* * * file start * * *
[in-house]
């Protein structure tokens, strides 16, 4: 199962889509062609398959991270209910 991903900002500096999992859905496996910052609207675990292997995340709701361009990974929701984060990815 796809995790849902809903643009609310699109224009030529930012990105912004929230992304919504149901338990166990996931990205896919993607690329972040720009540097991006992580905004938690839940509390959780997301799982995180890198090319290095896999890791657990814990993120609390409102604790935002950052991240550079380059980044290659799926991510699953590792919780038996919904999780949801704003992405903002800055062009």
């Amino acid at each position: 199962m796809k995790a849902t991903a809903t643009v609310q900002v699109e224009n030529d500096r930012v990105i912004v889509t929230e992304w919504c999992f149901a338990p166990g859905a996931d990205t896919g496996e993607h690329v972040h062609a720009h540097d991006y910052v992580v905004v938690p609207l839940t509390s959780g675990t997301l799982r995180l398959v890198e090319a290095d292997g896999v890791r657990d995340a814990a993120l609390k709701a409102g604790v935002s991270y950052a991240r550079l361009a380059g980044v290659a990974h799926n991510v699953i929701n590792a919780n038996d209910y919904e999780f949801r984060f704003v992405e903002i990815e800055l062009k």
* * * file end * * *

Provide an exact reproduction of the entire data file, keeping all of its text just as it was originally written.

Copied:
[in-house]
């Protein structure tokens, strides 16, 4: 199962889509062609398959991270209910 991903900002500096999992859905496996910052609207675990292997995340709701361009990974929701984060990815 796809995790849902809903643009609310699109224009030529930012990105912004929230992304919504149901338990166990996931990205896919993607690329972040720009540097991006992580905004938690839940509390959780997301799982995180890198090319290095896999890791657990814990993120609390409102604790935002950052991240550079380059980044290659799926991510699953590792919780038996919904999780949801704003992405903002800055062009």
């Amino acid at each position: 199962m796809k995790a849902t991903a809903t643009v609310q900002v699109e224009n030529d500096r930012v990105i912004v889509t929230e992304w919504c999992f149901a338990p166990g859905a996931d990205t896919g496996e993607h690329v972040h062609a720009h540097d991006y910052v992580v905004v938690p609207l839940t509390s959780g675990t997301l799982r995180l398959v890198e090319a290095d292997g896999v890791r657990d995340a814990a993120l609390k709701a409102g604790v935002s991270y950052a991240r550079l361009a380059g980044v290659a990974h799926n991510v699953i929701n590792a919780n038996d209910y919904e999780f949801r984060f704003v992405e903002i990815e800055l062009k």